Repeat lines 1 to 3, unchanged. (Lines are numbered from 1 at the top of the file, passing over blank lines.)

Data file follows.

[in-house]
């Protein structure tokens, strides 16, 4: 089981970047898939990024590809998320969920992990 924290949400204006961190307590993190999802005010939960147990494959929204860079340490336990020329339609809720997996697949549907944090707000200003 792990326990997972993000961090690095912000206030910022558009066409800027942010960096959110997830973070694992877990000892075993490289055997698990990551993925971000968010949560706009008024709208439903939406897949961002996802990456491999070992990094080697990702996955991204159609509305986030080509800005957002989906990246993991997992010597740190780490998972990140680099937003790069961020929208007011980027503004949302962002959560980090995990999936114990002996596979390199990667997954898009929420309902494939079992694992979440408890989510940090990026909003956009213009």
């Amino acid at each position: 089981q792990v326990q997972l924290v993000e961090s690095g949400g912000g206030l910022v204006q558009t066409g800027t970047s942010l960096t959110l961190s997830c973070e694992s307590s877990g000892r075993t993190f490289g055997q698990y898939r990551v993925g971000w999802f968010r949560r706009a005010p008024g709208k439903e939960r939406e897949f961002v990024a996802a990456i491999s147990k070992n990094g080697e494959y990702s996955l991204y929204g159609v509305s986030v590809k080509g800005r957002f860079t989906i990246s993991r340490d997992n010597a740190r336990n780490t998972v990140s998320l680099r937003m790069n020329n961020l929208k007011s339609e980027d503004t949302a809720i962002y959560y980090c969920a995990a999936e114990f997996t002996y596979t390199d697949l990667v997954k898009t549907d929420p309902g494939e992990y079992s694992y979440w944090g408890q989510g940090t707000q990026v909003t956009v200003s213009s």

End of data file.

[in-house]
């Protein structure tokens, strides 16, 4: 089981970047898939990024590809998320969920992990 924290949400204006961190307590993190999802005010939960147990494959929204860079340490336990020329339609809720997996697949549907944090707000200003 792990326990997972993000961090690095912000206030910022558009066409800027942010960096959110997830973070694992877990000892075993490289055997698990990551993925971000968010949560706009008024709208439903939406897949961002996802990456491999070992990094080697990702996955991204159609509305986030080509800005957002989906990246993991997992010597740190780490998972990140680099937003790069961020929208007011980027503004949302962002959560980090995990999936114990002996596979390199990667997954898009929420309902494939079992694992979440408890989510940090990026909003956009213009």
């Amino acid at each position: 089981q792990v326990q997972l924290v993000e961090s690095g949400g912000g206030l910022v204006q558009t066409g800027t970047s942010l960096t959110l961190s997830c973070e694992s307590s877990g000892r075993t993190f490289g055997q698990y898939r990551v993925g971000w999802f968010r949560r706009a005010p008024g709208k439903e939960r939406e897949f961002v990024a996802a990456i491999s147990k070992n990094g080697e494959y990702s996955l991204y929204g159609v509305s986030v590809k080509g800005r957002f860079t989906i990246s993991r340490d997992n010597a740190r336990n780490t998972v990140s998320l680099r937003m790069n020329n961020l929208k007011s339609e980027d503004t949302a809720i962002y959560y980090c969920a995990a999936e114990f997996t002996y596979t390199d697949l990667v997954k898009t549907d929420p309902g494939e992990y079992s694992y979440w944090g408890q989510g940090t707000q990026v909003t956009v200003s213009s």